Python Pattern Matching

Python, I love you. But I’d like you to change. It’s not you, it’s me. Really. See, you don’t have pattern matching. But, that’s not the root of it. Macros are the root of it. You don’t have macros but that’s OK. Right now, I want pattern matching. I know you offer me if/elif/else statements but I need more. I’m going to abuse your functions. Guido, et al, I hope you can forgive me. This will only hurt a little.

Python Pattern Matching is an Apache2 licensed Python module for pattern matching like that found in functional programming languages. Most projects that address Python pattern matching focus on syntax and simple cases. Operator overloading is often used to change the semantics of operators to support pattern matching. In other cases, function decorators are used to implement multiple dispatch, sometimes known as function overloading. Each of these syntaxes, operators, and decorators, is really more of a detail in the application of pattern matching.

A lot of people have tried to make this work before. Somehow it didn’t take. I should probably call this yet-another-python-pattern-matching-module but “yappmm” doesn’t roll off the tongue. Other people have tried overloading operators and changing codecs. This module started as a codec hack but those are hard because they need an ecosystem of emacs-modes, vim-modes and the like to really be convenient.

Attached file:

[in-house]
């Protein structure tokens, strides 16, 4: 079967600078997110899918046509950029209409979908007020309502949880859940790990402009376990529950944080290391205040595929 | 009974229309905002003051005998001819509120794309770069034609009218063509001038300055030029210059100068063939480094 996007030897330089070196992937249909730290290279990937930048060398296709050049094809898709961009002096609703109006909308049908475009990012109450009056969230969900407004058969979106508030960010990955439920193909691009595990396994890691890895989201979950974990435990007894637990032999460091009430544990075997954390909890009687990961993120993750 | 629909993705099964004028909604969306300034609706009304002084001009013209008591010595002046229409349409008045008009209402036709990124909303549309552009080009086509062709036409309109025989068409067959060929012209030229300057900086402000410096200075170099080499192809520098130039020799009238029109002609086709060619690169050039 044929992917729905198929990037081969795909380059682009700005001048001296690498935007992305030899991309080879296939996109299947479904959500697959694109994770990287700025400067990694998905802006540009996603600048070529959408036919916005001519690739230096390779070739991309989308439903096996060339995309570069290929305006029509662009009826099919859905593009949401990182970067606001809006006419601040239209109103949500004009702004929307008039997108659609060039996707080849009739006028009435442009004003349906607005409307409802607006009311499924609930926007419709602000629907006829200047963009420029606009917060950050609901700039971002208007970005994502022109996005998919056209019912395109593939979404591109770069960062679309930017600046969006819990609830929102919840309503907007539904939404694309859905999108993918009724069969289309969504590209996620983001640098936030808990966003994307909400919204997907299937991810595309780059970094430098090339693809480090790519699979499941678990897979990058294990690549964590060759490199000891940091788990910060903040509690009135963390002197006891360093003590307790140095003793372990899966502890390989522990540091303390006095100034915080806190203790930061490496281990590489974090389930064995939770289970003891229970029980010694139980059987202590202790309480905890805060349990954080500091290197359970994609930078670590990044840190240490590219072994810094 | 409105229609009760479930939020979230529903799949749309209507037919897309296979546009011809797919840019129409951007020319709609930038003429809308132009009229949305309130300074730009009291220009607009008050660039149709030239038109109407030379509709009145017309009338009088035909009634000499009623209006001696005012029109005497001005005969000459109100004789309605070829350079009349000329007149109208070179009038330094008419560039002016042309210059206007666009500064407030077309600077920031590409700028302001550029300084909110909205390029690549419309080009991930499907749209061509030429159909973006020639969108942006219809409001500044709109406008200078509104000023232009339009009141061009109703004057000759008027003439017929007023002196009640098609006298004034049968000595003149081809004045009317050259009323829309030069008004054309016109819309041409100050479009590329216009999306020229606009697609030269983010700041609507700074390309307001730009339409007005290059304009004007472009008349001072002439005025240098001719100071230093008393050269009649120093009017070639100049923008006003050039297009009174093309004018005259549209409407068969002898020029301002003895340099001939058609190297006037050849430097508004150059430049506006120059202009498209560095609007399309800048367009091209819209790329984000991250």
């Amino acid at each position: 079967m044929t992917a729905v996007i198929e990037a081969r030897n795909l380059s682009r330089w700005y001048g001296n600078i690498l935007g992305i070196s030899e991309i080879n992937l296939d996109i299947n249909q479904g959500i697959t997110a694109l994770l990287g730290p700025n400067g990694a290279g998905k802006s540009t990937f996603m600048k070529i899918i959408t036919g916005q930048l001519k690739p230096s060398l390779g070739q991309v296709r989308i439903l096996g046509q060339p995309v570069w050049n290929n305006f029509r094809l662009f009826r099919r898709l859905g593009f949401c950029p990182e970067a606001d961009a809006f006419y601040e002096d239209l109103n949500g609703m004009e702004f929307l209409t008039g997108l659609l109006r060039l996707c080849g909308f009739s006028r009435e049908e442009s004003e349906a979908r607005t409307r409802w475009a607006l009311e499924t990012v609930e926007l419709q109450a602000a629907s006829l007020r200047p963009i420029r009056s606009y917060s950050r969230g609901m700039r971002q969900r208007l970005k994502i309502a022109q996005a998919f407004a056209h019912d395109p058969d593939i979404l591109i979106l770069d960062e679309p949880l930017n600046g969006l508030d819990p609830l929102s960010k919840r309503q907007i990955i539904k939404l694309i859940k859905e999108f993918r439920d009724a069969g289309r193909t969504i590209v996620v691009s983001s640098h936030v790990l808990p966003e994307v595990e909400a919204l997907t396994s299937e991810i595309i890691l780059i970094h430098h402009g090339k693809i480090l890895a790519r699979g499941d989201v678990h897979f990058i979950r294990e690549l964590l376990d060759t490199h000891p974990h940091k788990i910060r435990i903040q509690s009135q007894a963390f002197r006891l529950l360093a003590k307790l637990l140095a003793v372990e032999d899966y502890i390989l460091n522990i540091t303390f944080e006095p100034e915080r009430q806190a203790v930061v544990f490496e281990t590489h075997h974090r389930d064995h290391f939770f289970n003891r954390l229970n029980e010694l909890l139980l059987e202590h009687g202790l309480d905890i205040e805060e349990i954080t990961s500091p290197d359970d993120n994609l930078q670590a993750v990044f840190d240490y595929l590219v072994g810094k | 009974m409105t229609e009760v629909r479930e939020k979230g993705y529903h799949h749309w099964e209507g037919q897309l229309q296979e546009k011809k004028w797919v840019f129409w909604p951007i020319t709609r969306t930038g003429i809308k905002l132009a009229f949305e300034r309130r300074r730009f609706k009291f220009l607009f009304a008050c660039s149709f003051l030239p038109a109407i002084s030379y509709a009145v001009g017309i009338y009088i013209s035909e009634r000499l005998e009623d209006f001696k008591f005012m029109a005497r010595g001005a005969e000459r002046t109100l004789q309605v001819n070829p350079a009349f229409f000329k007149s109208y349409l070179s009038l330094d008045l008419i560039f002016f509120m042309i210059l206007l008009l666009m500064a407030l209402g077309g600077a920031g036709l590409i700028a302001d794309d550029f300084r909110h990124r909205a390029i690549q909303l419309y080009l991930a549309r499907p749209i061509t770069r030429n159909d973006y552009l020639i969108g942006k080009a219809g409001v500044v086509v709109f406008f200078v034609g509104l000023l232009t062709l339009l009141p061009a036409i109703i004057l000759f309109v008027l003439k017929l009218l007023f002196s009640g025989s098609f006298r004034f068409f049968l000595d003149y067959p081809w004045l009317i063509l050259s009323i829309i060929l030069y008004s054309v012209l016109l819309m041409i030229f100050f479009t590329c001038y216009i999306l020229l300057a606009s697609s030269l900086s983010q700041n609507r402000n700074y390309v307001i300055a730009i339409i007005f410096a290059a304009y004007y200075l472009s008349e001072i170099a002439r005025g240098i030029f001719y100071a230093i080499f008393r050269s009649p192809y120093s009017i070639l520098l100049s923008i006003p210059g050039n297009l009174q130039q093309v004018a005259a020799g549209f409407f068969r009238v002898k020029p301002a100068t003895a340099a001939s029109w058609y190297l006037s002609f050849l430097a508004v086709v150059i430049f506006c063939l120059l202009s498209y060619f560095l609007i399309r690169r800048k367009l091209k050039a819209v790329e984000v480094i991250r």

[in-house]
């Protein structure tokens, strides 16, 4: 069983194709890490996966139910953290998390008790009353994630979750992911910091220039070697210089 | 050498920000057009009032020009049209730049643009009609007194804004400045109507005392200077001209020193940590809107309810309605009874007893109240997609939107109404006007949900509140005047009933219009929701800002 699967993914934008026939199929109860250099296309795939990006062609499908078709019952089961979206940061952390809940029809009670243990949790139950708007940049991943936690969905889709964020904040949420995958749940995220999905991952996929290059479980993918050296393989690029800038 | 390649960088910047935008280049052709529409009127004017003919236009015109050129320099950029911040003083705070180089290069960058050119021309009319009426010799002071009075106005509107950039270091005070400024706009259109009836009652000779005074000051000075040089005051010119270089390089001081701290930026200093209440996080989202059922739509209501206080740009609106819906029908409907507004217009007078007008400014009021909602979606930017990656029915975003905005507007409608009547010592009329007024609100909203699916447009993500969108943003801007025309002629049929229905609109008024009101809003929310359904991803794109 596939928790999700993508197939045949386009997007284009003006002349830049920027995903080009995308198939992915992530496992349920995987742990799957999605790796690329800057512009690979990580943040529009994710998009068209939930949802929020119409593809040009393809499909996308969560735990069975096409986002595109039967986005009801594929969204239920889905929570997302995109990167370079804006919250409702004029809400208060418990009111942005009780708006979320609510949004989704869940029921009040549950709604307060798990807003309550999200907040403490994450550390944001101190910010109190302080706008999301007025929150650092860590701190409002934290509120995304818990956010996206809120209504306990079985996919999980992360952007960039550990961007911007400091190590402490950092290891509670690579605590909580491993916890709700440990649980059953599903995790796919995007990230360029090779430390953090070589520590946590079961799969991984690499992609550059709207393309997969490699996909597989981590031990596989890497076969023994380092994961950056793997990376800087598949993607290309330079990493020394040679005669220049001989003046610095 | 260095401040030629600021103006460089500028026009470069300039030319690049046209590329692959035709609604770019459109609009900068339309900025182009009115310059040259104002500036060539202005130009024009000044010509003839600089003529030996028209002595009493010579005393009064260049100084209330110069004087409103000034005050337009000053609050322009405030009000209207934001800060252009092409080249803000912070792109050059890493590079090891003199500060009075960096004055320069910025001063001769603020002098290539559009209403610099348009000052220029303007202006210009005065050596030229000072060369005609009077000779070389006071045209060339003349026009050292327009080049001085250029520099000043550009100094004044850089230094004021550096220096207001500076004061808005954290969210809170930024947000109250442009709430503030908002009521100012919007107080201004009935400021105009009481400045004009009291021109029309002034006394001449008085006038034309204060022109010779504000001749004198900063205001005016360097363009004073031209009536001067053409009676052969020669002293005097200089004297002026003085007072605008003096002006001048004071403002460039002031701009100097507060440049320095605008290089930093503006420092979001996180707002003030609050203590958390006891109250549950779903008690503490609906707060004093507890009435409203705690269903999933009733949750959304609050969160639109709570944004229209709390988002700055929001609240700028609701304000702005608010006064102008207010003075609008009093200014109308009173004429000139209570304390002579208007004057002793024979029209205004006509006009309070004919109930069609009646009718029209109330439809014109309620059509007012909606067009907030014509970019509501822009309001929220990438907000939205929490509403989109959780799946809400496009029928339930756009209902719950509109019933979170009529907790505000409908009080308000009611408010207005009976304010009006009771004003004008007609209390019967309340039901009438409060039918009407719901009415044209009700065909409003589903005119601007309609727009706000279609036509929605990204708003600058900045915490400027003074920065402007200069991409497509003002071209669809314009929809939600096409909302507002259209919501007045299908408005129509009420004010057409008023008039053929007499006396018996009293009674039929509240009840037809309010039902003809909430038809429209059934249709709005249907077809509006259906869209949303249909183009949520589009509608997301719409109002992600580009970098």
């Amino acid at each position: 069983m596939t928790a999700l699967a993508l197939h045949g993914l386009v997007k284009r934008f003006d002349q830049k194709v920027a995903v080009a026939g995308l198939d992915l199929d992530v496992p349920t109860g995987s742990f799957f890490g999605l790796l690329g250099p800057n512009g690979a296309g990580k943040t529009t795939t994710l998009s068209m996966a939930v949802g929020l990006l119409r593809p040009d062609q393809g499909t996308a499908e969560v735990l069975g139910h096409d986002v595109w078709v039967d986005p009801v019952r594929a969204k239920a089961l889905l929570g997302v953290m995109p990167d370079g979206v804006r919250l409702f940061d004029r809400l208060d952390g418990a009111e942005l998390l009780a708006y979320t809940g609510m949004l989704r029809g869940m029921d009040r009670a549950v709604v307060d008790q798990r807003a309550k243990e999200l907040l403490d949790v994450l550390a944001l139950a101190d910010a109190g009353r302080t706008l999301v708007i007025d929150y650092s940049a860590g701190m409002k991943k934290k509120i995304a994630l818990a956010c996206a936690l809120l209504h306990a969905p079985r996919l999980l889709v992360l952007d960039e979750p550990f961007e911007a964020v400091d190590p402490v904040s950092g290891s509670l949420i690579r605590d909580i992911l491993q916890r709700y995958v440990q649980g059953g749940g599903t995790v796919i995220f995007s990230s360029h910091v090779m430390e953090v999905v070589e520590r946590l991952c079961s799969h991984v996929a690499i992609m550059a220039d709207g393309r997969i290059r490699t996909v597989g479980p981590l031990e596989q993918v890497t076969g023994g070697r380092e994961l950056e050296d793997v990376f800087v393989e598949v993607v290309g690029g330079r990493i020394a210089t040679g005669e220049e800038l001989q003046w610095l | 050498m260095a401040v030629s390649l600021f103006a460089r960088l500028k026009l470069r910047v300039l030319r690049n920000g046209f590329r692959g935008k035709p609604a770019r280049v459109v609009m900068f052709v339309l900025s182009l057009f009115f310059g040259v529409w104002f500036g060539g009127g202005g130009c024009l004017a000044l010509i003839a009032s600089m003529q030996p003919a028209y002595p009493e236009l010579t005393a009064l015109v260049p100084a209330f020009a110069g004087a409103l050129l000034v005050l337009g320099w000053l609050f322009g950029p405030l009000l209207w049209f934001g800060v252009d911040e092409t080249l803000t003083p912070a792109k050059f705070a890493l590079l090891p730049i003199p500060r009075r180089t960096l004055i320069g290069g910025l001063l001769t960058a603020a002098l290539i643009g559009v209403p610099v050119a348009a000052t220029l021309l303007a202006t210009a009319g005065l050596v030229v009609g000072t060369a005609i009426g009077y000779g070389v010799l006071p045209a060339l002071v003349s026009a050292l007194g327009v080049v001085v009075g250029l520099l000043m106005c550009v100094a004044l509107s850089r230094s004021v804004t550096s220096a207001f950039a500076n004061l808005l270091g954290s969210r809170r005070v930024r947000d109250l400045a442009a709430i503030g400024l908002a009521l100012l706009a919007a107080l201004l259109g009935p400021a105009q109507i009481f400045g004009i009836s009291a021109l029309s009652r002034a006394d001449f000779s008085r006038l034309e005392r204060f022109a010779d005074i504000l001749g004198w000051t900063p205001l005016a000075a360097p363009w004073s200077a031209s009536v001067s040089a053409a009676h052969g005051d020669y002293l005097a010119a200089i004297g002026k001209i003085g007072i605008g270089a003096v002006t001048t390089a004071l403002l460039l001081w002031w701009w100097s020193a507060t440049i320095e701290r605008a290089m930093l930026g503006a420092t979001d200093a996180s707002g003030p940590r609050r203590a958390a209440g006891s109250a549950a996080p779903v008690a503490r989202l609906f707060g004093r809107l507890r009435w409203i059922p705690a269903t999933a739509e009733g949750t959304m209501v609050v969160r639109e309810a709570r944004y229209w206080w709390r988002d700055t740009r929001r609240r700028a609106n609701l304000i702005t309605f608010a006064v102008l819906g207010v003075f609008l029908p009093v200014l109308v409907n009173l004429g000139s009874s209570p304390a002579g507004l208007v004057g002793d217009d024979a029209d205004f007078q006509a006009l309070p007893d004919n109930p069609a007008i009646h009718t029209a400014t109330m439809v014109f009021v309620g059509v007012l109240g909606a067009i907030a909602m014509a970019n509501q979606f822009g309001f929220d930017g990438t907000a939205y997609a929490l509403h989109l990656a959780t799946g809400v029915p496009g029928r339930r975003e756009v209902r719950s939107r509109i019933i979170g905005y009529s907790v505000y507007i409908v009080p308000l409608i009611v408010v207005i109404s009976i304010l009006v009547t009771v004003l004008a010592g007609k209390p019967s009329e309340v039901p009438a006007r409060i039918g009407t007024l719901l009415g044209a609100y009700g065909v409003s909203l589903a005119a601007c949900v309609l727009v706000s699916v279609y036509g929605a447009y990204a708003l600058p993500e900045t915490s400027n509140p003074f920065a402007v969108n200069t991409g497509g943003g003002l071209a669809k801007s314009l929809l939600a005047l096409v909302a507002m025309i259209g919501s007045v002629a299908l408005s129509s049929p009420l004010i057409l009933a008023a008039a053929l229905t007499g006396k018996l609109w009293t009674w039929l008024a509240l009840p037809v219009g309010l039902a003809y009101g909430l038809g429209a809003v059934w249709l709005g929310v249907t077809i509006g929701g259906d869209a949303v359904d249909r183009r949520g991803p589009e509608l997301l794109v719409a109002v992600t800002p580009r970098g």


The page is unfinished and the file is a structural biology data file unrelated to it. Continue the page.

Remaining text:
Python Pattern Matching focuses instead on the semantics of pattern matching in Python. The dynamic duck-typing behavior in Python is distinct from the tagged unions found in functional programming languages. Rather than trying to emulate the behavior of functional pattern matching, this project attempts to implement pattern matching that looks and feels native to Python. In doing so the traditional function call is used as syntax. There are no import hooks, no codecs, no AST transforms.


Python match function example.

Finally, pythonic pattern matching! If you’ve experienced the feature before in “functional” languages like Erlang, Haskell, Clojure, F#, OCaml, etc. then you can guess at the semantics.


Show the same code without patternmatching.


  • Pure-Python
  • Developed on Python 3.7
  • Tested on CPython 3.4, 3.5, 3.6, 3.7 and PyPy3


  • Fully Documented
  • 100% test coverage
  • Hours of stress testing


Installing Python Pattern Matching is simple with pip:

$ pip install patternmatching

You can access documentation in the interpreter with Python’s built-in help function. The help works on modules, classes, and functions in pattern matching.

>>> from pypatt import match, bind, bound, like
>>> help(match)

Alternative Packages

Python Pattern Matching License

Copyright 2015-2019, Grant Jenks

Licensed under the Apache License, Version 2.0 (the “License”); you may not use this file except in compliance with the License. You may obtain a copy of the License at

Unless required by applicable law or agreed to in writing, software distributed under the License is distributed on an “AS IS” BASIS, WITHOUT WARRANTIES OR CONDITIONS OF ANY KIND, either express or implied. See the License for the specific language governing permissions and limitations under the License.